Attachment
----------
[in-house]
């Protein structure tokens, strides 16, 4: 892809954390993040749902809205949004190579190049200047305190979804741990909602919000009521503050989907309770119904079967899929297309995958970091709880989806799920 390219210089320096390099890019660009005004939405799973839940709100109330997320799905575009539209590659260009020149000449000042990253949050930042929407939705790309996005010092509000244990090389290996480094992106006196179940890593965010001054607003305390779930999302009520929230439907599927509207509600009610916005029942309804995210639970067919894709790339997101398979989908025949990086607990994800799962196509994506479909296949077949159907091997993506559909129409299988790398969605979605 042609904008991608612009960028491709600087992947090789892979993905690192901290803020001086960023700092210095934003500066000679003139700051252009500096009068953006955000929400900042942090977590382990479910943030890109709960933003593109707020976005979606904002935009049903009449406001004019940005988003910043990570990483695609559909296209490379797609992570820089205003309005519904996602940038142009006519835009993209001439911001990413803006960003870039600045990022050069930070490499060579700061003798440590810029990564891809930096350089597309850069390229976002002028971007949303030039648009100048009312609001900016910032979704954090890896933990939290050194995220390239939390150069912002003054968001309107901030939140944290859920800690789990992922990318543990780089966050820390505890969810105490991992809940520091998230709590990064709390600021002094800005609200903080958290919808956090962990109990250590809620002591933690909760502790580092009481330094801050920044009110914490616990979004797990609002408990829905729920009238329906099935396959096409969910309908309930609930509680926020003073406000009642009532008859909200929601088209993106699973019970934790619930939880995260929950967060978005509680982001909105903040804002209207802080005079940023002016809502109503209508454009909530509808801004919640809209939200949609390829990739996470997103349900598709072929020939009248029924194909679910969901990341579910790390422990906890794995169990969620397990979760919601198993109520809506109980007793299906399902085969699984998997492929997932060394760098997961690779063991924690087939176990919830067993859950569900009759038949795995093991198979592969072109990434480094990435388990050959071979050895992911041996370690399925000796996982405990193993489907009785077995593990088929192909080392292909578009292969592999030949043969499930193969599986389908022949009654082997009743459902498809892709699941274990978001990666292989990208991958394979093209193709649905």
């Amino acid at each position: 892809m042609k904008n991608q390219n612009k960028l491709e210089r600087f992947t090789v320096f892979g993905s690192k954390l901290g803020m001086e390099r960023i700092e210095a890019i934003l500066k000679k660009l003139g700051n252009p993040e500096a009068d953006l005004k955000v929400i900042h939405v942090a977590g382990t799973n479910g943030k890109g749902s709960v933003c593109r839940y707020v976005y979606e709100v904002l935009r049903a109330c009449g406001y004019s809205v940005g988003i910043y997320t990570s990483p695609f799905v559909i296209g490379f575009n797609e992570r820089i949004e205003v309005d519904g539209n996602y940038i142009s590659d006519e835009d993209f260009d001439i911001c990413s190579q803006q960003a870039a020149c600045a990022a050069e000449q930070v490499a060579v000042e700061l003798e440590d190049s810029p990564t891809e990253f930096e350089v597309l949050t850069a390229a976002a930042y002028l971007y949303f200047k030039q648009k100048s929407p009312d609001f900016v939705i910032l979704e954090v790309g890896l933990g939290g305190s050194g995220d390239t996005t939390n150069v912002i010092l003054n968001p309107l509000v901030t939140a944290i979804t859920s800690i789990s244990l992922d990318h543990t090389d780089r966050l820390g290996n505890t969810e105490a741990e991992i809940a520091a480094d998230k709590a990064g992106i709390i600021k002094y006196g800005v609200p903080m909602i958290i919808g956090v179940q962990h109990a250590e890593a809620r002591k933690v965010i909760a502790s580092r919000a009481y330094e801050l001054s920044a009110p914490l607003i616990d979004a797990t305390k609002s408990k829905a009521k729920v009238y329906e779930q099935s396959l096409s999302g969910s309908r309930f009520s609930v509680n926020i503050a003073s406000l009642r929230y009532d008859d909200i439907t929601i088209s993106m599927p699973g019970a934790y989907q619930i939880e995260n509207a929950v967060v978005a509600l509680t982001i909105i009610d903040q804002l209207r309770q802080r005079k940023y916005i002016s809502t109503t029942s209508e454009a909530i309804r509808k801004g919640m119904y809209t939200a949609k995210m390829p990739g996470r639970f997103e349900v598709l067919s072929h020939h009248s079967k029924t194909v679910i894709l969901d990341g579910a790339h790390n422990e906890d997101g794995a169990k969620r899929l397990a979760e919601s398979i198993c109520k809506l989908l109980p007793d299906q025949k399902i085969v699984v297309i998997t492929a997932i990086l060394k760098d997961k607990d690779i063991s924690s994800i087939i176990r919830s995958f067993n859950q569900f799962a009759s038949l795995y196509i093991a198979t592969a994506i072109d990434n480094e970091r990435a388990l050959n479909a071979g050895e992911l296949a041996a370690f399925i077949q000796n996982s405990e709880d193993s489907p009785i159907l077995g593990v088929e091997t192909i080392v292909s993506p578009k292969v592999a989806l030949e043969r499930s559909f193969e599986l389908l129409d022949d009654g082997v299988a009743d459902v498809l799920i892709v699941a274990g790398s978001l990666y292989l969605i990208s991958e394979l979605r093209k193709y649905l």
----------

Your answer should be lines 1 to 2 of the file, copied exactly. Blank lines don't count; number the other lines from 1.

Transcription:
[in-house]
């Protein structure tokens, strides 16, 4: 892809954390993040749902809205949004190579190049200047305190979804741990909602919000009521503050989907309770119904079967899929297309995958970091709880989806799920 390219210089320096390099890019660009005004939405799973839940709100109330997320799905575009539209590659260009020149000449000042990253949050930042929407939705790309996005010092509000244990090389290996480094992106006196179940890593965010001054607003305390779930999302009520929230439907599927509207509600009610916005029942309804995210639970067919894709790339997101398979989908025949990086607990994800799962196509994506479909296949077949159907091997993506559909129409299988790398969605979605 042609904008991608612009960028491709600087992947090789892979993905690192901290803020001086960023700092210095934003500066000679003139700051252009500096009068953006955000929400900042942090977590382990479910943030890109709960933003593109707020976005979606904002935009049903009449406001004019940005988003910043990570990483695609559909296209490379797609992570820089205003309005519904996602940038142009006519835009993209001439911001990413803006960003870039600045990022050069930070490499060579700061003798440590810029990564891809930096350089597309850069390229976002002028971007949303030039648009100048009312609001900016910032979704954090890896933990939290050194995220390239939390150069912002003054968001309107901030939140944290859920800690789990992922990318543990780089966050820390505890969810105490991992809940520091998230709590990064709390600021002094800005609200903080958290919808956090962990109990250590809620002591933690909760502790580092009481330094801050920044009110914490616990979004797990609002408990829905729920009238329906099935396959096409969910309908309930609930509680926020003073406000009642009532008859909200929601088209993106699973019970934790619930939880995260929950967060978005509680982001909105903040804002209207802080005079940023002016809502109503209508454009909530509808801004919640809209939200949609390829990739996470997103349900598709072929020939009248029924194909679910969901990341579910790390422990906890794995169990969620397990979760919601198993109520809506109980007793299906399902085969699984998997492929997932060394760098997961690779063991924690087939176990919830067993859950569900009759038949795995093991198979592969072109990434480094990435388990050959071979050895992911041996370690399925000796996982405990193993489907009785077995593990088929192909080392292909578009292969592999030949043969499930193969599986389908022949009654082997009743459902498809892709699941274990978001990666292989990208991958394979093209193709649905």